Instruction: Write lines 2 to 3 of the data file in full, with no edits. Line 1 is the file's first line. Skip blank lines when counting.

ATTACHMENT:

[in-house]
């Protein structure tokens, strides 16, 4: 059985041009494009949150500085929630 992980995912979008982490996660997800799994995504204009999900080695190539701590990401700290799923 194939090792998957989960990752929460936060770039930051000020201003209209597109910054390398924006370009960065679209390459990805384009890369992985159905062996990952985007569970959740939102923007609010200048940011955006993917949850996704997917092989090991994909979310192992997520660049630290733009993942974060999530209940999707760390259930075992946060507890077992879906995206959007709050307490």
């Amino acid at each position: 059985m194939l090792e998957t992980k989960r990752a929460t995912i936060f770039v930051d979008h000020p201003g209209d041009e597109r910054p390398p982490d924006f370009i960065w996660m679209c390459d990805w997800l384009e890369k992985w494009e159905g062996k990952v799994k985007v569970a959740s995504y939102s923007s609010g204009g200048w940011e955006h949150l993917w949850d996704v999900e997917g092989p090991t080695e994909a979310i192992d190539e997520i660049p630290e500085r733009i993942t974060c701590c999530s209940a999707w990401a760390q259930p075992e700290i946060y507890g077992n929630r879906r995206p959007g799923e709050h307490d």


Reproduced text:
């Protein structure tokens, strides 16, 4: 059985041009494009949150500085929630 992980995912979008982490996660997800799994995504204009999900080695190539701590990401700290799923 194939090792998957989960990752929460936060770039930051000020201003209209597109910054390398924006370009960065679209390459990805384009890369992985159905062996990952985007569970959740939102923007609010200048940011955006993917949850996704997917092989090991994909979310192992997520660049630290733009993942974060999530209940999707760390259930075992946060507890077992879906995206959007709050307490």
């Amino acid at each position: 059985m194939l090792e998957t992980k989960r990752a929460t995912i936060f770039v930051d979008h000020p201003g209209d041009e597109r910054p390398p982490d924006f370009i960065w996660m679209c390459d990805w997800l384009e890369k992985w494009e159905g062996k990952v799994k985007v569970a959740s995504y939102s923007s609010g204009g200048w940011e955006h949150l993917w949850d996704v999900e997917g092989p090991t080695e994909a979310i192992d190539e997520i660049p630290e500085r733009i993942t974060c701590c999530s209940a999707w990401a760390q259930p075992e700290i946060y507890g077992n929630r879906r995206p959007g799923e709050h307490d």